Combat the coronavirus, but don’t forget the opioid epidemic
The coronavirus pandemic is a public health challenge of unprecedented proportions—one that requires massive resources to treat its victims and stop its spread. At the same time, we must not lose sight of the ongoing and deadly opioid epidemic facing our country, which continues to kill nearly 180 people every day, and has killed more than 400,000 over the past 20 years. Now, as we take on COVID-19, it’s critical for government and healthcare providers to adapt policies for controlled substances that will provide services to people battling substance abuse, a population that is particularly vulnerable at this time.
Social distancing in response to the pandemic is impacting the hundreds of thousands of Americans taking part in medication-assisted treatment (MAT), who must visit drug treatment clinics and other facilities every day in order to receive their addiction-withdrawal medication—primarily the drugs methadone and buprenorphine—as well as behavioral therapy and peer-based coaching. Patients are forced to travel to these sites to pick up their medicine, and then often face long lines and crowded waiting areas, thereby significantly increasing their risk of exposure to the coronavirus. These drug users are then likely to spread the disease among their communities of other drug users. Choosing not to receive treatment is also not a viable option, as doing so would lead to severe withdrawal symptoms. In many cases, access to outpatient care is being limited, and some patients are simply being turned away.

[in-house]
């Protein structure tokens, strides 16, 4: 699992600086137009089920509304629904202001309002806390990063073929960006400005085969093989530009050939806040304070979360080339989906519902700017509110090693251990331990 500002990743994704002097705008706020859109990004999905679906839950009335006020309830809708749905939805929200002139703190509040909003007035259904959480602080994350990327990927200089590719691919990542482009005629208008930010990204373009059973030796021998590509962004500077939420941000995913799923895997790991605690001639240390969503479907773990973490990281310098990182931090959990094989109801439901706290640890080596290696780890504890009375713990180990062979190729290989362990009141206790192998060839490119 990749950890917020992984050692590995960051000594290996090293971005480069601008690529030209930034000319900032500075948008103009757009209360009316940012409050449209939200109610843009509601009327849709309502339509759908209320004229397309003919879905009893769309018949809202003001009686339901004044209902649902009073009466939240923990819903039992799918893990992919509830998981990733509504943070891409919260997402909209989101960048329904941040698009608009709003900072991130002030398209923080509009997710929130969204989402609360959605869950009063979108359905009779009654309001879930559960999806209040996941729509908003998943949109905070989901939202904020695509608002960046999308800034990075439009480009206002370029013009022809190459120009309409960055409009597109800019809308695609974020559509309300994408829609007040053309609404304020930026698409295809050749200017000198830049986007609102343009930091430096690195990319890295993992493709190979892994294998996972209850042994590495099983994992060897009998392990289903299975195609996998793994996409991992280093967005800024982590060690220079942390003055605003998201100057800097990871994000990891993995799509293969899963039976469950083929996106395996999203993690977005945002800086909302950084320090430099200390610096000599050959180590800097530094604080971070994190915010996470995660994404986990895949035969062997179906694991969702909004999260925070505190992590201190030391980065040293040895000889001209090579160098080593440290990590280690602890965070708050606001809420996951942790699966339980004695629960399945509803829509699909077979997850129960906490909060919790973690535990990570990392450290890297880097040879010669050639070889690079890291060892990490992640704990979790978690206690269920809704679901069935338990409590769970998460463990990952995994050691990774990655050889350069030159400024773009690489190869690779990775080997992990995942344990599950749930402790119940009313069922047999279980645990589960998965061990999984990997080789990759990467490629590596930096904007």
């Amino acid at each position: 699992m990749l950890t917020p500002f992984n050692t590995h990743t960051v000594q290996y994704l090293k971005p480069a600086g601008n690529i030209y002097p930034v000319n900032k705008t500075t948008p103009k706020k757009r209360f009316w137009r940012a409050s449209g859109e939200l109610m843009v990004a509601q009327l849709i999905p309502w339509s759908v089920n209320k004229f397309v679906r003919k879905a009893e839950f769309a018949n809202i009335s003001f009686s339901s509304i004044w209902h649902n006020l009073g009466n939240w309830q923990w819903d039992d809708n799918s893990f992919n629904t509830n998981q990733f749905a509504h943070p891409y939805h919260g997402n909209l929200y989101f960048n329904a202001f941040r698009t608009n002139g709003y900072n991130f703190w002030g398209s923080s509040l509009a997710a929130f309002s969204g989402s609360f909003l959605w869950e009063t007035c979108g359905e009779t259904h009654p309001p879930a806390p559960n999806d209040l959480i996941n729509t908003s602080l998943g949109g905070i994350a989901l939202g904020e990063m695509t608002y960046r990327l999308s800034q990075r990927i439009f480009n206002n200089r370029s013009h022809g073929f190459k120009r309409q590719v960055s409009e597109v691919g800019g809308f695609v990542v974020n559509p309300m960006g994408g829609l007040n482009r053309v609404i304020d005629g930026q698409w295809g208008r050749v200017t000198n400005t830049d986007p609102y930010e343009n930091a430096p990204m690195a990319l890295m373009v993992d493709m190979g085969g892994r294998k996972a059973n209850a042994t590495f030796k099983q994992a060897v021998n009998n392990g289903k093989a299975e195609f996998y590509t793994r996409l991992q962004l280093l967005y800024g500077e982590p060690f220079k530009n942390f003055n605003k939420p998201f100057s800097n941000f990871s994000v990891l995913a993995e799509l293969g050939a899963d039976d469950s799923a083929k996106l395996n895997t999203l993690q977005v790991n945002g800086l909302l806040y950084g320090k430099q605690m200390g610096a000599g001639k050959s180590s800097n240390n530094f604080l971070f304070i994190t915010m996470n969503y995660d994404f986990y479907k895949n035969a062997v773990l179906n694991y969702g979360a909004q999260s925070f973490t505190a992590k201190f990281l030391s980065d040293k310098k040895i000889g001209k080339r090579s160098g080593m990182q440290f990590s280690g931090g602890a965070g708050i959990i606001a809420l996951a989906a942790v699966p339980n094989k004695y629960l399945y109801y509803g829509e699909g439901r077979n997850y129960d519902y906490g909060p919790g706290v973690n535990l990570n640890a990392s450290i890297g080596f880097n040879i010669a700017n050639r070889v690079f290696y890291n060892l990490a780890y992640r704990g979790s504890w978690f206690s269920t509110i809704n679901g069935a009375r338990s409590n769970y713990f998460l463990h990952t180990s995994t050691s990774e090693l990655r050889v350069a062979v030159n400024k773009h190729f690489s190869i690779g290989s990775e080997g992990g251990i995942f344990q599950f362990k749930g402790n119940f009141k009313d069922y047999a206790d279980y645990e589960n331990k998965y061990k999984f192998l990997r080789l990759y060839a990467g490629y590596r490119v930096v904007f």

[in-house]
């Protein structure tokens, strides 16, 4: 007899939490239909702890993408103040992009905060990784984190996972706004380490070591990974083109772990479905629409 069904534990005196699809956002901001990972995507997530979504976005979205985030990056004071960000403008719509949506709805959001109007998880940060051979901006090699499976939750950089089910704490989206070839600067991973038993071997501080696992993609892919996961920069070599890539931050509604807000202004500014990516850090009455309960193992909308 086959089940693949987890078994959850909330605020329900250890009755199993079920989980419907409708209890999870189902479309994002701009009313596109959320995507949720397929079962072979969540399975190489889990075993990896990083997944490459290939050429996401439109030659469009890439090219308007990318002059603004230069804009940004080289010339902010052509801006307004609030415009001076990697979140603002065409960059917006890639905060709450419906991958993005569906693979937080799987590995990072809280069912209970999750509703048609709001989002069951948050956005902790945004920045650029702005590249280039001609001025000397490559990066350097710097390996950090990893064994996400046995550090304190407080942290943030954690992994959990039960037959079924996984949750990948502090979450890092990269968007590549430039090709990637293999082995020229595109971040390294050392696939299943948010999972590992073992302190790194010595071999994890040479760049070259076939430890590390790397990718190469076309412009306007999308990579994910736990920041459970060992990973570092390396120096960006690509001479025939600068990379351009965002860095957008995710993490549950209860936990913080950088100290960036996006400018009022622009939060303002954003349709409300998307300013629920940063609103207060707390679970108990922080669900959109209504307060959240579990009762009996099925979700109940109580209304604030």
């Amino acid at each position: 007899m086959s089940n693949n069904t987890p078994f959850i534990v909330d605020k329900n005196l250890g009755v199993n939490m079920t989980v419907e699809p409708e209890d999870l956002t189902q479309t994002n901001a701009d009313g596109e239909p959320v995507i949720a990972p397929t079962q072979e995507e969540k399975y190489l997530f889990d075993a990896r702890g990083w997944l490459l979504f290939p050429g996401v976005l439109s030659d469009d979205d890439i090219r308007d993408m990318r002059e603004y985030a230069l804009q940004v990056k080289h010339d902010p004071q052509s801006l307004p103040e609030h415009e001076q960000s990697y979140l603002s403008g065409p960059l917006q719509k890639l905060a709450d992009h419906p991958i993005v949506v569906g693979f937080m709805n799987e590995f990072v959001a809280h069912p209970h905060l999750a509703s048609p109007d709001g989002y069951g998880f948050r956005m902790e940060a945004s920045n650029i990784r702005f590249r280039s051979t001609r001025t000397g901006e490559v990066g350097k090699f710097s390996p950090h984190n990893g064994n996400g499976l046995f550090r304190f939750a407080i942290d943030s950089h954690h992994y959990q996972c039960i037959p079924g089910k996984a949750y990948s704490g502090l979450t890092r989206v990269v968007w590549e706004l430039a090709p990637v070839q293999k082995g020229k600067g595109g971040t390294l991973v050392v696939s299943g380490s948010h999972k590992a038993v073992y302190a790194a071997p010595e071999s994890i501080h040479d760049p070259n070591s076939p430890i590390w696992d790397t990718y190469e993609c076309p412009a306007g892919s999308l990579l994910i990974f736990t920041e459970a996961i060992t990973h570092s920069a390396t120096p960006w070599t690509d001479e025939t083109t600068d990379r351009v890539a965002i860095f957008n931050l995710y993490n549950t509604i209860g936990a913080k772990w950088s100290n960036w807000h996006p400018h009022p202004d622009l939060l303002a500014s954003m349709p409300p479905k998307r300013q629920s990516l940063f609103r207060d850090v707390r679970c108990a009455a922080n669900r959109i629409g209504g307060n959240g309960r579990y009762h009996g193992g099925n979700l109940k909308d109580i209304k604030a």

These issues are being addressed head on by the Drug Enforcement Agency and the Department of Health and Human Services. In a prudent move, these agencies have relaxed stringent, long-held regulations limiting access to these critical opioid-based addiction-withdrawal medications. For example, in order to reduce the number of return visits to the clinic, methadone patients are now being provided with four weeks’ worth of take-home doses, with no state or federal sign-off required.
Buprenorphine, a drug that must be taken daily, is now being treated more like a non-addictive medication that can be prescribed by any physician and simply picked up at a pharmacy by the patient. Or, after an initial consultation, the drug can be prescribed through telemedicine after an initial consultation, rather than through subsequent in-person personal evaluations. This also reduces patients’ potential exposure to the virus. In addition, signing up for Medicaid in New York State can now also be done online through telehealth, making it easier to participate in the program’s free drug treatment.
Overall, these critical policy decisions can keep substance abusers supplied with the medications they need while reducing the risk of exposure to the coronavirus. But, as we look ahead to a time when COVID-19 is no longer a threat, let’s seek to retain the regulatory changes that enable wider access to treatment, while also ensuring access to the full range of behavioral treatment services and peer support to reduce the incidence of drug overdose and aid lasting recovery.